Santa Rosa, CA – October 9, 2018 – The Sonoma
County Board of Supervisors today approved the Tolay Lake Regional Park master
plan, an action that allows the county’s largest park to open daily later this
park southeast of Petaluma has been in the planning phase for much of the past
decade, with public access available only on weekends by special permit.
Beginning Oct. 27, the park will be open every day, and permits will not be
“This has been a long time coming, and we
appreciate the public’s patience,” said Supervisor David Rabbitt, whose 2nd
District includes the park. “Tolay Lake has been a complex park to design. Now
we’re days away from opening the gates and welcoming everyone to this truly
The park is
named for the 200-acre seasonal lake that forms in the valley between its ridges.
Tolay is the largest natural freshwater lake in Sonoma County and was a
spiritual center for the local Coast Miwok as well as Native Americans from
throughout California. The site is one of the most significant Native American
cultural areas in California, according to park planners.
Federated Indians of Graton Rancheria are proud to have worked with Sonoma
County to create a model program whereby the Tribe can co-manage the park in
order to both remember and understand the history and cultural significance of
the land and to restore the land and its natural resources,” said Chairman Greg
The park plan
approved Tuesday represents not only a collaboration with Sonoma County
Regional Parks and the Federated Indians of Graton Rancheria, which donated
$500,000 for the planning costs, but also with Sonoma County Ag + Open Space
and Sonoma Land Trust.
grateful to our partners for supporting this crucial phase of the park’s development,”
said Sonoma County Regional Parks Director Bert Whitaker. “The plan reflects a
shared recognition of the land’s past and a shared vision for its future. We
can’t wait to see visitors enjoying Tolay Lake Regional Park every day.”
The park currently
features 11 miles of trails crossing rolling grasslands and open ridges with
views of San Pablo Bay, the San Francisco skyline, and Bay Area peaks. The park
includes much of the Tolay Creek watershed, which drains to San Pablo Bay. The
park provides habitat for a variety of animals and birds, especially raptors,
and is an important piece of a larger, protected wildlife corridor in southern
through extensive study and community outreach, the park master plan will guide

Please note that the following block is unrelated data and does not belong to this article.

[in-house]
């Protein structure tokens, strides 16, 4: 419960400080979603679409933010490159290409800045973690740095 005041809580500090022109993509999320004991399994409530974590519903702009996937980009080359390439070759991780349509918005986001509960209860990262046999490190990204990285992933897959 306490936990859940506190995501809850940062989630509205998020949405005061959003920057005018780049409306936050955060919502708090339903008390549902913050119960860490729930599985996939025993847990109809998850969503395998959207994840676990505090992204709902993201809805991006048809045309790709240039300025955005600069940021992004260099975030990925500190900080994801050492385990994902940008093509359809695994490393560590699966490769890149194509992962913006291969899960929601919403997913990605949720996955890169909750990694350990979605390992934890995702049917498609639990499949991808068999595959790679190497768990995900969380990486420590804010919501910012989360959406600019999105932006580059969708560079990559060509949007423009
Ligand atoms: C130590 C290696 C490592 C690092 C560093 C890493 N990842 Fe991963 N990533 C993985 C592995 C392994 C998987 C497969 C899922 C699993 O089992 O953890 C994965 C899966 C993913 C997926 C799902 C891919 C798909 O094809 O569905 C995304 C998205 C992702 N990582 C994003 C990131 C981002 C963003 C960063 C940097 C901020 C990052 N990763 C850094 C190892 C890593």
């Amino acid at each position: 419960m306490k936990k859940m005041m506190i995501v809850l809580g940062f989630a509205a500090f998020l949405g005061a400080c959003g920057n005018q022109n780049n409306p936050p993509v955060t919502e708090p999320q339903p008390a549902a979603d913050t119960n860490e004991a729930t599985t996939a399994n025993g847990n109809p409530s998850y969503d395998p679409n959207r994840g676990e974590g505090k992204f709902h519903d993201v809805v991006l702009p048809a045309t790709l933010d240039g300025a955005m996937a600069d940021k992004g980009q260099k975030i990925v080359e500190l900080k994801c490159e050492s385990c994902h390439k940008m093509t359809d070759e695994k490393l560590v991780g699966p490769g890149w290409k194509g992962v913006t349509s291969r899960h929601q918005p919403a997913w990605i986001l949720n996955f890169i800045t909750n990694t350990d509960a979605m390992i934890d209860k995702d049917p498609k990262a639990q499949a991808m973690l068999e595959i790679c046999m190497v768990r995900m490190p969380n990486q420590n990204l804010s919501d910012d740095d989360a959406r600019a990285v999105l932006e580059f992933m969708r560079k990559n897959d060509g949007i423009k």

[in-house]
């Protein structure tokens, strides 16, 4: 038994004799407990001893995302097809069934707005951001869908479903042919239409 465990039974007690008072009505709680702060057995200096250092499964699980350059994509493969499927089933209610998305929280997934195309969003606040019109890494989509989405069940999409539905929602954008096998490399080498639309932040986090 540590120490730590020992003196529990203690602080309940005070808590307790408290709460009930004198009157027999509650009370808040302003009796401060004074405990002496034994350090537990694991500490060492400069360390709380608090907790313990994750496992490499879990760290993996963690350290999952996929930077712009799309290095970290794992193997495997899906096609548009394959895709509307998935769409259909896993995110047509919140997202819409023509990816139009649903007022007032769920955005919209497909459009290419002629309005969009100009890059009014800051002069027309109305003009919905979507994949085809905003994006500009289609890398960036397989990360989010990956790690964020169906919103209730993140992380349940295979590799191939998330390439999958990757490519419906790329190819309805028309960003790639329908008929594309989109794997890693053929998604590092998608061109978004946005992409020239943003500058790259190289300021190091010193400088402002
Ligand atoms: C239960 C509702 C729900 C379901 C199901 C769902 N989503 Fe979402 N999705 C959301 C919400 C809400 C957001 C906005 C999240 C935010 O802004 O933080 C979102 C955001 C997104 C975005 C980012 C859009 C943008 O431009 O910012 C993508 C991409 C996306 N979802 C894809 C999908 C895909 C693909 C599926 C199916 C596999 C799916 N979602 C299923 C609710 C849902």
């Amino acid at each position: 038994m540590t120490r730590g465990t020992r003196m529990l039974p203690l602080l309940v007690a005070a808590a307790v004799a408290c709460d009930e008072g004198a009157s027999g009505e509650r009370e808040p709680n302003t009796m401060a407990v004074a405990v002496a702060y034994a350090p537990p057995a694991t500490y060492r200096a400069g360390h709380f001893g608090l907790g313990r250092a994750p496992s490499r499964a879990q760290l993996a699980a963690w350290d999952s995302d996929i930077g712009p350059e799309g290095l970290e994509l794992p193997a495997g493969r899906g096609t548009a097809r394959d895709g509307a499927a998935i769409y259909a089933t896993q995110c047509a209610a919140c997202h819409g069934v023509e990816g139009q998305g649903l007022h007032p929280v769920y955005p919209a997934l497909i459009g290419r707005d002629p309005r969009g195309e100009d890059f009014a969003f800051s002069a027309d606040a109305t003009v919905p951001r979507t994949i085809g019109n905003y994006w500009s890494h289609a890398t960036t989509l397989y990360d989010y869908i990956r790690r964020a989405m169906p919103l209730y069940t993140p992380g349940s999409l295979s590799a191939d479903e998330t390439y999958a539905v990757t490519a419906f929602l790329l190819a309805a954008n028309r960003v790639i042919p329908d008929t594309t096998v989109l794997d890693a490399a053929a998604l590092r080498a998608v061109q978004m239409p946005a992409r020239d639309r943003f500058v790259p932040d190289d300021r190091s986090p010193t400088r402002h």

public access, development, and management in coming decades. The plan calls
for a total 30 miles of trails, hike-in camp sites, a visitor center and
bunkhouse, outdoor classrooms, equestrian amenities, and new picnic areas,
restrooms, and parking.
also recommends restoration of Tolay Lake and Tolay Creek, interpretation of
the park’s cultural and natural histories, and continued ranching and livestock
grazing. First farmed by European settlers in the mid-1800s, the site was in
continuous agricultural use until it was purchased by land agencies a decade
The park’s northwest
corner includes a ranch complex formerly owned by the Cardoza family. The ranch
was the site of a popular pumpkin patch for many years and is the setting for
Regional Parks’ annual Tolay Fall Festival, taking place this year on Oct.
13-14 and Oct. 20-21.
Cardoza ranch was purchased by the taxpayer-funded Sonoma County Ag + Open
Space and transferred to Regional Parks in 2005. The adjacent 1,665-acre Tolay
Creek Ranch was purchased by the nonprofit Sonoma Land Trust and transferred to
Regional Parks in 2017. Together, the properties form Tolay Lake Regional Park
and Preserve, now the largest park in the Regional Parks system. Ag + Open
Space holds conservation easements on both properties.
excited for residents to be able to explore this naturally diverse and
culturally rich landscape,” said Ag + Open Space General Manager Bill Keene.
“We’re honored to have been able to use public funds to protect both Tolay Lake
Ranch and Tolay Creek Ranch for their agricultural values, their varied
habitats supporting myriad species, and the recreational opportunities they
provide our community.”
“We’re thrilled to play a role in
connecting people to this very special place,” said Sonoma Land Trust Executive
Director Dave Koehler. “We couldn’t ask for a better partner to work with than
Regional Parks on protection and stewardship of the land and its enjoyment by
of the concepts in the park plan lack funding, they will be implemented as
money becomes available and likely will be phased in over several decades. In
the meantime, the park will open with limited amenities and its existing trails,
many of which are former ranch roads.
The park master
plan is available at sonomacounty.ca.gov/Parks/Planning/Tolay-Lake-Regional-Park-Master-Plan. In addition to the Federated Indians
of Graton Rancheria, planning funding came from the California Coastal
Conservancy, the Sonoma County Regional Parks Foundation, park mitigation fees,
and Transient Occupancy Tax revenue.
Regional Park is at 5869 Cannon Lane, off of Lakeville Highway. Hours will be 7
a.m. to sunset daily beginning Saturday, Oct. 27. Intermittent park closures may be necessary due
to road work on Cannon Lane later this year. Check the park page at SonomaCountyParks.org for its current status.
About Sonoma County Regional Parks
The Regional Parks system includes 56 parks, beaches, and trails throughout Sonoma County. Regional Parks’ mission is to create healthy communities and contribute to the county’s economic vitality by acquiring, developing, managing, maintaining parks. Regional Parks preserves natural and cultural resources and offers opportunities for recreation and education that enhance the quality of life and well-being of residents and visitors.